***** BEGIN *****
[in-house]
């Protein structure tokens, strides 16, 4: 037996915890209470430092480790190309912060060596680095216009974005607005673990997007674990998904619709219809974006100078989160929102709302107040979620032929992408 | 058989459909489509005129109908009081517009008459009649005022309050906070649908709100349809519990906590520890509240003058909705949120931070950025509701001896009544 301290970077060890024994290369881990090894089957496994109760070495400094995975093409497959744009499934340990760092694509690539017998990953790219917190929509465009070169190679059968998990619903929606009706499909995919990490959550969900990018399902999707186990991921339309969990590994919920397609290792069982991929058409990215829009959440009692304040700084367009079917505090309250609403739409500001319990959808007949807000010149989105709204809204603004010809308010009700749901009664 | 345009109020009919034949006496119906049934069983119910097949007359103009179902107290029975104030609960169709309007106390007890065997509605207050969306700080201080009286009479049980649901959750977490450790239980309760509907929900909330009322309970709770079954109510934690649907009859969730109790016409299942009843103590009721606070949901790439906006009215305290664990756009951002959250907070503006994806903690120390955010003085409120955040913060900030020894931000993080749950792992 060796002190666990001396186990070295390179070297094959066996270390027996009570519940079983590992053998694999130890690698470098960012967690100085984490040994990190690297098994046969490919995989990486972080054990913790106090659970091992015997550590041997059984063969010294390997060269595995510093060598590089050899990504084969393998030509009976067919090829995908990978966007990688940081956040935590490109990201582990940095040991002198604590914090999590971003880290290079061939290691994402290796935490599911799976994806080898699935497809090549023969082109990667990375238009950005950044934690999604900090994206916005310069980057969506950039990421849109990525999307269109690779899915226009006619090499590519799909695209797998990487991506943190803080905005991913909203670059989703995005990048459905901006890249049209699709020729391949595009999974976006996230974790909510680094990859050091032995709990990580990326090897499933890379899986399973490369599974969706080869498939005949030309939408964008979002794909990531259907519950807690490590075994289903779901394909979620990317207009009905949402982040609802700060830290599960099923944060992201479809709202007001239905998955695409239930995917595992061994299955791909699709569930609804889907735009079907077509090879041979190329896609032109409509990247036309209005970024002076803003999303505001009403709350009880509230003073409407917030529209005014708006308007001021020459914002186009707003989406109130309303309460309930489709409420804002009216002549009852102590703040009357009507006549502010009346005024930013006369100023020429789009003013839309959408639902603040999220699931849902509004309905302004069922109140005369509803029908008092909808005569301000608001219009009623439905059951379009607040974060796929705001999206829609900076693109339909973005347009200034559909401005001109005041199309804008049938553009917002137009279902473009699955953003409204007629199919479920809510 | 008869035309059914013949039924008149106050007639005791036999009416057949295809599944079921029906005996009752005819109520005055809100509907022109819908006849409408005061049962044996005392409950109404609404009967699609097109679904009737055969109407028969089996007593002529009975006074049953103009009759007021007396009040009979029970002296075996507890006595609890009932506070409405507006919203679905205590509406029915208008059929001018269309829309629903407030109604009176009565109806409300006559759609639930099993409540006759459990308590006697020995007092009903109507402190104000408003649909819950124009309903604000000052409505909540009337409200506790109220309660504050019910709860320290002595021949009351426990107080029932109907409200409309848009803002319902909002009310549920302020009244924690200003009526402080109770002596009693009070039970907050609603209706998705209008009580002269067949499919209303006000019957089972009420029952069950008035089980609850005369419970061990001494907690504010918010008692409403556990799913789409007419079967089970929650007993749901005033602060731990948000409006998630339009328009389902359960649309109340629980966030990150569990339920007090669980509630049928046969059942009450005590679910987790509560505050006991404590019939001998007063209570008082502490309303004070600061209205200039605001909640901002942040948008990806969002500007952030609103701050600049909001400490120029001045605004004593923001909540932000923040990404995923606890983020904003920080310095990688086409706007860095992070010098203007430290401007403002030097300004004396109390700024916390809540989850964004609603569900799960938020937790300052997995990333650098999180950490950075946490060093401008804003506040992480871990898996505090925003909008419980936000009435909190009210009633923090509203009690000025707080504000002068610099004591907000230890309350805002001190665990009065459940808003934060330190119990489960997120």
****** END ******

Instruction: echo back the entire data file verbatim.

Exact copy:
[in-house]
């Protein structure tokens, strides 16, 4: 037996915890209470430092480790190309912060060596680095216009974005607005673990997007674990998904619709219809974006100078989160929102709302107040979620032929992408 | 058989459909489509005129109908009081517009008459009649005022309050906070649908709100349809519990906590520890509240003058909705949120931070950025509701001896009544 301290970077060890024994290369881990090894089957496994109760070495400094995975093409497959744009499934340990760092694509690539017998990953790219917190929509465009070169190679059968998990619903929606009706499909995919990490959550969900990018399902999707186990991921339309969990590994919920397609290792069982991929058409990215829009959440009692304040700084367009079917505090309250609403739409500001319990959808007949807000010149989105709204809204603004010809308010009700749901009664 | 345009109020009919034949006496119906049934069983119910097949007359103009179902107290029975104030609960169709309007106390007890065997509605207050969306700080201080009286009479049980649901959750977490450790239980309760509907929900909330009322309970709770079954109510934690649907009859969730109790016409299942009843103590009721606070949901790439906006009215305290664990756009951002959250907070503006994806903690120390955010003085409120955040913060900030020894931000993080749950792992 060796002190666990001396186990070295390179070297094959066996270390027996009570519940079983590992053998694999130890690698470098960012967690100085984490040994990190690297098994046969490919995989990486972080054990913790106090659970091992015997550590041997059984063969010294390997060269595995510093060598590089050899990504084969393998030509009976067919090829995908990978966007990688940081956040935590490109990201582990940095040991002198604590914090999590971003880290290079061939290691994402290796935490599911799976994806080898699935497809090549023969082109990667990375238009950005950044934690999604900090994206916005310069980057969506950039990421849109990525999307269109690779899915226009006619090499590519799909695209797998990487991506943190803080905005991913909203670059989703995005990048459905901006890249049209699709020729391949595009999974976006996230974790909510680094990859050091032995709990990580990326090897499933890379899986399973490369599974969706080869498939005949030309939408964008979002794909990531259907519950807690490590075994289903779901394909979620990317207009009905949402982040609802700060830290599960099923944060992201479809709202007001239905998955695409239930995917595992061994299955791909699709569930609804889907735009079907077509090879041979190329896609032109409509990247036309209005970024002076803003999303505001009403709350009880509230003073409407917030529209005014708006308007001021020459914002186009707003989406109130309303309460309930489709409420804002009216002549009852102590703040009357009507006549502010009346005024930013006369100023020429789009003013839309959408639902603040999220699931849902509004309905302004069922109140005369509803029908008092909808005569301000608001219009009623439905059951379009607040974060796929705001999206829609900076693109339909973005347009200034559909401005001109005041199309804008049938553009917002137009279902473009699955953003409204007629199919479920809510 | 008869035309059914013949039924008149106050007639005791036999009416057949295809599944079921029906005996009752005819109520005055809100509907022109819908006849409408005061049962044996005392409950109404609404009967699609097109679904009737055969109407028969089996007593002529009975006074049953103009009759007021007396009040009979029970002296075996507890006595609890009932506070409405507006919203679905205590509406029915208008059929001018269309829309629903407030109604009176009565109806409300006559759609639930099993409540006759459990308590006697020995007092009903109507402190104000408003649909819950124009309903604000000052409505909540009337409200506790109220309660504050019910709860320290002595021949009351426990107080029932109907409200409309848009803002319902909002009310549920302020009244924690200003009526402080109770002596009693009070039970907050609603209706998705209008009580002269067949499919209303006000019957089972009420029952069950008035089980609850005369419970061990001494907690504010918010008692409403556990799913789409007419079967089970929650007993749901005033602060731990948000409006998630339009328009389902359960649309109340629980966030990150569990339920007090669980509630049928046969059942009450005590679910987790509560505050006991404590019939001998007063209570008082502490309303004070600061209205200039605001909640901002942040948008990806969002500007952030609103701050600049909001400490120029001045605004004593923001909540932000923040990404995923606890983020904003920080310095990688086409706007860095992070010098203007430290401007403002030097300004004396109390700024916390809540989850964004609603569900799960938020937790300052997995990333650098999180950490950075946490060093401008804003506040992480871990898996505090925003909008419980936000009435909190009210009633923090509203009690000025707080504000002068610099004591907000230890309350805002001190665990009065459940808003934060330190119990489960997120």